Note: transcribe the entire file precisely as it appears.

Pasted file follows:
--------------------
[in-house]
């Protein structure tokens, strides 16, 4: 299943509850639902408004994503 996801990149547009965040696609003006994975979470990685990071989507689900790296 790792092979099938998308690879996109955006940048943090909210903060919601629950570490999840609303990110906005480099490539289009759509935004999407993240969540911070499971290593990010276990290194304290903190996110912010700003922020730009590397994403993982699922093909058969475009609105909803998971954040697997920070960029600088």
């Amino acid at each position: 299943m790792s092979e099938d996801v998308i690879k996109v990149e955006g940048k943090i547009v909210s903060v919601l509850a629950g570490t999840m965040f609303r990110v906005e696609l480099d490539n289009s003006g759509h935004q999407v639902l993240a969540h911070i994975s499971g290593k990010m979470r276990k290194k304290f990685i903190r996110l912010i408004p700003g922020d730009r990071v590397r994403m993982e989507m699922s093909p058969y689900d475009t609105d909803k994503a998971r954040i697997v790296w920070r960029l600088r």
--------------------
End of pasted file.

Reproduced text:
[in-house]
């Protein structure tokens, strides 16, 4: 299943509850639902408004994503 996801990149547009965040696609003006994975979470990685990071989507689900790296 790792092979099938998308690879996109955006940048943090909210903060919601629950570490999840609303990110906005480099490539289009759509935004999407993240969540911070499971290593990010276990290194304290903190996110912010700003922020730009590397994403993982699922093909058969475009609105909803998971954040697997920070960029600088």
């Amino acid at each position: 299943m790792s092979e099938d996801v998308i690879k996109v990149e955006g940048k943090i547009v909210s903060v919601l509850a629950g570490t999840m965040f609303r990110v906005e696609l480099d490539n289009s003006g759509h935004q999407v639902l993240a969540h911070i994975s499971g290593k990010m979470r276990k290194k304290f990685i903190r996110l912010i408004p700003g922020d730009r990071v590397r994403m993982e989507m699922s093909p058969y689900d475009t609105d909803k994503a998971r954040i697997v790296w920070r960029l600088r």